Precisely a month ago today, my wife, children and I left the UK. When deciding to move abroad and work away for a few years, I was excited to leave but something was holding me back. Yes, family and friends, but I knew we'd still be in touch regularly through various means (all being well) but something else... it was my large comic book collection. Yes, I know it sounds incredibly materialistic but I'll explain.
Whilst clearing through our belongings and deciding what to put into storage, I decided to sell most of my 300+ DVDs and 200+ CDs to CEX for a pittance. I thought I'd miss parting with my collections because I'd built it over many years and I’d always reasoned I'd need them in case streaming services or the internet went kaput. However, thinking through this process I realised that in a Mad Max-style dystopian world people would have more pressing concerns than getting a CD of Jean Michel Jarre's Oxygene or a VHS copy of Hello Dolly, and yes that was a timely reference to Wall-E.
However, with my comics I felt differently... I couldn't bare to part with them. For me it wasn't even an option. I started comic collecting when I was about 7 years old and my first loves were Tintin, Iron Man, Spiderman and Zoe Ball. The affection I have for my comics collection isn't just based on the rather large financial commitment required over the years but more to the memories and nostalgia I have attached with them. I still vividly remember lying in bed listening to Interpol's Antics whilst reading Maus in 2005, or lying in bed reading Craig Thompson's Blankets whilst listening to Bjork's Vespertine. A lot of my memories involve me lying in bed and listening to music, especially when it comes to comics and graphic novels. The music I listened to and certain comics I read are forever intertwined in me as they were often formative.
At the time of leaving England, I had built up a mighty and eclectic collection of over 500 graphic novels and many comics too. I had signed ones by Alan Moore (Watchmen, V for Vendetta, Swamp Thing, League of Extraordinary Gentleman) , Jeff Smith (Bone), Erica Henderson (The Unbeatable Squirrel Girl), Becky Cloonan (Demo, Chance or Providence) and many more. This may not sound impressive and compared to many collectors out there, it isn't, but what I loved most was meeting each and every one of the artists or writers I had sign my graphic novels. This was more important than the signed comic itself, the chance to have a quick chat and tell my heroes what I thought about them and their work. I remember this one time, whilst browsing the basement area of Orbital Comics in its original location opposite the British Museum, I saw Alan Moore signing his works quietly. There was no queue or gaggle of fans, just Mr Moore, two of my friends and I. Trying to be nonchalant, I walked up to him and spoke of my admiration of his work. I walked away feeling like a boss, feeling like I’d spoken with eloquence and gravitas until my friends informed me I had sounded like a pre-pubescent teen and had been shaking all the time I had been talking to him. Nope, this was not my finest moment but one I will treasure forever because… comics!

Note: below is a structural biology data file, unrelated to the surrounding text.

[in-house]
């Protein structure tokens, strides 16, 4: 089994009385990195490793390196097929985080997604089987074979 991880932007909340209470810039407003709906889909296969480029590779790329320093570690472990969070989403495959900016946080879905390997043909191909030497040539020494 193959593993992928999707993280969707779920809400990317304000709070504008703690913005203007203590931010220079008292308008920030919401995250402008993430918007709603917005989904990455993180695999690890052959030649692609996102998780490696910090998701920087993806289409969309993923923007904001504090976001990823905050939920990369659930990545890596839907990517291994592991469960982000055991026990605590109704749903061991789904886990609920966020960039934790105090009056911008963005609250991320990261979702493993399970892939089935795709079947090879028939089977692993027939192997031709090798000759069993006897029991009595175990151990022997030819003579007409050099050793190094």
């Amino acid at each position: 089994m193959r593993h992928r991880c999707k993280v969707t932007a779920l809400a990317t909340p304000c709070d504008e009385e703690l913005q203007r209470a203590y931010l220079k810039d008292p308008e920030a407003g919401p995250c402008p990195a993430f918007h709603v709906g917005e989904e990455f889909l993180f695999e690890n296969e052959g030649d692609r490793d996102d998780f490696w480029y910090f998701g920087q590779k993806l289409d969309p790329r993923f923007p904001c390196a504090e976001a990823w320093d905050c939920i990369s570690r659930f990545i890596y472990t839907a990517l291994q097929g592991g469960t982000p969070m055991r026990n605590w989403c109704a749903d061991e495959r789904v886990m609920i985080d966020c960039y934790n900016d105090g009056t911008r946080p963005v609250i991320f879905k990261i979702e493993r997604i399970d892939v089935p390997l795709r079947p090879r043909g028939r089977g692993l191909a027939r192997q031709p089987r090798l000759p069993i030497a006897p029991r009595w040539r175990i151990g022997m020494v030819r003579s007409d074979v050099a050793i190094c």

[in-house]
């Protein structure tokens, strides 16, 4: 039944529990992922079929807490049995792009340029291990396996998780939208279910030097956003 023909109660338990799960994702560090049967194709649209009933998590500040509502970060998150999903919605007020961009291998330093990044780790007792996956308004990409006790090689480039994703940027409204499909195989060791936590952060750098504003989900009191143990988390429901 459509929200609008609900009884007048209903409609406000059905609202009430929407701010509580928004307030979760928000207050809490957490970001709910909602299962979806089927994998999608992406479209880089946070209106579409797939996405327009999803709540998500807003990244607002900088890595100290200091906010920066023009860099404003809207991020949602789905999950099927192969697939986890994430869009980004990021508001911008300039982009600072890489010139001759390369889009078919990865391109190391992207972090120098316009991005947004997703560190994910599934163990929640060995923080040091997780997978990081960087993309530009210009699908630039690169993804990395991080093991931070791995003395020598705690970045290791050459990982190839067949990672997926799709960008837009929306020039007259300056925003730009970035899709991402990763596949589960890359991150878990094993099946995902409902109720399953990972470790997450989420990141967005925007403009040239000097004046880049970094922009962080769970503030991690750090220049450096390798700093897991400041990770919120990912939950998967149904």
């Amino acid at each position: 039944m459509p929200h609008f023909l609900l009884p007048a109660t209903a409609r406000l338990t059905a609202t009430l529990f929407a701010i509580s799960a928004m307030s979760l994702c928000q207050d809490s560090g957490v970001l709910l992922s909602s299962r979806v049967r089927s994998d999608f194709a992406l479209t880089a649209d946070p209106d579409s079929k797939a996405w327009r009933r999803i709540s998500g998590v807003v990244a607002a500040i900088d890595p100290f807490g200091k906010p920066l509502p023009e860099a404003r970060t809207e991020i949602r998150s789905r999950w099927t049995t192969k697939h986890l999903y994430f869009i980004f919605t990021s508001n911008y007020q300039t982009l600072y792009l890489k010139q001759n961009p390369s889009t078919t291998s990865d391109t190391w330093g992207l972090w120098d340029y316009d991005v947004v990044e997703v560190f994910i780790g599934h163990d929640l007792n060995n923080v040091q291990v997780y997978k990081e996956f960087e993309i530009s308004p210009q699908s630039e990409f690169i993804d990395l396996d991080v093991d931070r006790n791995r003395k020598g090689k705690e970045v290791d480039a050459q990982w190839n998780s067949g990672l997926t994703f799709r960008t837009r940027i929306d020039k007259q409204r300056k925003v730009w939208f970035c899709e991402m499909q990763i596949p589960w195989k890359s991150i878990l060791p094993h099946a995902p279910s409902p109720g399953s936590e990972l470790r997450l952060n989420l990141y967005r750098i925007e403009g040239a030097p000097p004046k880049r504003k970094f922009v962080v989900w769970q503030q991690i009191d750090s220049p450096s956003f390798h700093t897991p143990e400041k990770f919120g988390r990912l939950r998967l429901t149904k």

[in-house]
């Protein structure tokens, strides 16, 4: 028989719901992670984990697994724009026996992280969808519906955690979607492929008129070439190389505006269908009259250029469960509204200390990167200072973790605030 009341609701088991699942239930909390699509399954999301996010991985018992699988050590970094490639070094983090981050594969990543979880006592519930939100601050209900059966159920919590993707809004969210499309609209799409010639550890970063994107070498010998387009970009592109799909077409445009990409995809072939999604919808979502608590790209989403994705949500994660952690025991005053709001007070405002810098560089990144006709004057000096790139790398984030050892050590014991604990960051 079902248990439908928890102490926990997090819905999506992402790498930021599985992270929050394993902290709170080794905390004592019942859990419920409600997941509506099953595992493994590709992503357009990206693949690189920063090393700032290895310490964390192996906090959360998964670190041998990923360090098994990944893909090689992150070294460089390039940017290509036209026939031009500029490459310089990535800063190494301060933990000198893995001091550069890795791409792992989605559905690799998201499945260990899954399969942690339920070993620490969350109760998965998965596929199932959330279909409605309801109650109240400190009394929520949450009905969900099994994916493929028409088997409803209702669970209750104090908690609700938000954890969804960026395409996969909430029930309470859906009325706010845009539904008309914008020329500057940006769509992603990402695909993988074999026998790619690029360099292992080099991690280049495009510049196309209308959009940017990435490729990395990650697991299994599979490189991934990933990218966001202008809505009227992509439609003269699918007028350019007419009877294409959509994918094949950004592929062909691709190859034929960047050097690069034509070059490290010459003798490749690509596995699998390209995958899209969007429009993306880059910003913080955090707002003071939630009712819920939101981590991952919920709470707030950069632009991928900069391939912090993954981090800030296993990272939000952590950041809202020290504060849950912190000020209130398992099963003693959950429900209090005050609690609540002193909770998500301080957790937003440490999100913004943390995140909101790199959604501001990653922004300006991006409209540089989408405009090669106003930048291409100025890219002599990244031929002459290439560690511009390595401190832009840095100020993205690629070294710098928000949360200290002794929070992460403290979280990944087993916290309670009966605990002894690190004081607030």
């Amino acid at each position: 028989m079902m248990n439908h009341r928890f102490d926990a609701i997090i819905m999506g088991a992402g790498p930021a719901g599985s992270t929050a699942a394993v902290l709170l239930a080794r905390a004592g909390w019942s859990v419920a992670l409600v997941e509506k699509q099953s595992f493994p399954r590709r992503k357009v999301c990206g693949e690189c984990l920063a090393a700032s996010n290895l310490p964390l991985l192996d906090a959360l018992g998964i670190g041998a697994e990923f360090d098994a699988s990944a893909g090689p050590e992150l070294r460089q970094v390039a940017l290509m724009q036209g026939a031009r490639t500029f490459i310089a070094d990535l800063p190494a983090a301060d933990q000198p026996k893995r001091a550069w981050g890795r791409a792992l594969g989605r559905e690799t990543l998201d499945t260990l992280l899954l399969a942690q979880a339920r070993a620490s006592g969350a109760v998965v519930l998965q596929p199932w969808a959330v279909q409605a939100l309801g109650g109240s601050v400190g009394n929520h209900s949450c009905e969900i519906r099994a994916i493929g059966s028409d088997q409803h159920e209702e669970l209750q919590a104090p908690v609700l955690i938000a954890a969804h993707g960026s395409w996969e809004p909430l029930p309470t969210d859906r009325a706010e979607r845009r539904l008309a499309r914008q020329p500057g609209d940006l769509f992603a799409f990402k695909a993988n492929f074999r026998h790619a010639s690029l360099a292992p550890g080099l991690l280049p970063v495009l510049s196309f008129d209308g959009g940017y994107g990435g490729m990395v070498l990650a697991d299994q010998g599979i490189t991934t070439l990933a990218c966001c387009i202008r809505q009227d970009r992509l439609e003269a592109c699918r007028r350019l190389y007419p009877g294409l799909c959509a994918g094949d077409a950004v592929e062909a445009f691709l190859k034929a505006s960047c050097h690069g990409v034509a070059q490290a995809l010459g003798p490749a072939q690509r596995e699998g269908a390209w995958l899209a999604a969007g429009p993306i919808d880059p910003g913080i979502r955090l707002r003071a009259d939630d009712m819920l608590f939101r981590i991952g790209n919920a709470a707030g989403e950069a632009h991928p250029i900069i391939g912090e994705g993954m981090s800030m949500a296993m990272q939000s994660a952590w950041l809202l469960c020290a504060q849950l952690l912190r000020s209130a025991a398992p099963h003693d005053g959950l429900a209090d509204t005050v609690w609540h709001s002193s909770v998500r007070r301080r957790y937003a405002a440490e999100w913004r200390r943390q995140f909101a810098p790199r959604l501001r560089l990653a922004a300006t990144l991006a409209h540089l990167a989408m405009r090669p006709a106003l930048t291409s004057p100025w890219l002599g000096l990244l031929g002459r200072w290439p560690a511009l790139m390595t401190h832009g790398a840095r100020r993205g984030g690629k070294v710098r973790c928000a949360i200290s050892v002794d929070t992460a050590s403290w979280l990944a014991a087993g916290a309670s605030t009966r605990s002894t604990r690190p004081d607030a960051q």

I thought that by going to Saudi Arabia I might have to put a lot of this behind me as comics and the availability of pop culture paraphernalia was limited, at least from what I had heard and been led to believe. I know that you can get comics on tablets, phones etc but in the same way I put up with reading books on my Kindle for convenience sake rather than a love of the format, I knew I would miss the tactile nature of holding a comic, smelling the print and all that other stuff old duffers like me often say. Comic shopping is quite a social thing, although for many newbies going into comic shops it may not seem so… but, once you break through the knowledge-bomb dropping bravado, comic nerds are alright and just want to talk about their hobby.
However, having been here only a month so far, I have been excited to learn that Saudi Arabia does actually have a quite vibrant fandom scene. Okay, it’s not London level fandom but it is growing. In the past few weeks I have been to various game sessions and many more game-meets have been planned for the future. Also, I learnt from a colleague that the local hypermarket was running a models and maquette meetup. Fellow model enthusiasts brought along their elaborate models and dioramas to share with an appreciative audience, which included video game, anime and comic fans. Also, whilst shopping at the local shopping centre I came across Toca Boca clothes (they make cool educational apps) and Cuphead figures!
I have also been incredibly surprised and pleased to learn that the school I work at now houses a very impressive graphic novel collection in its library. Granted, the more controversial and adult-themed comics aren't there, it is a school after all, but what is there is mightily impressive and has pleased this old comic fans heart.
Overall, my presumptions about the country have been subverted in many ways and I look forward to seeing the pop culture and nerd scene grow.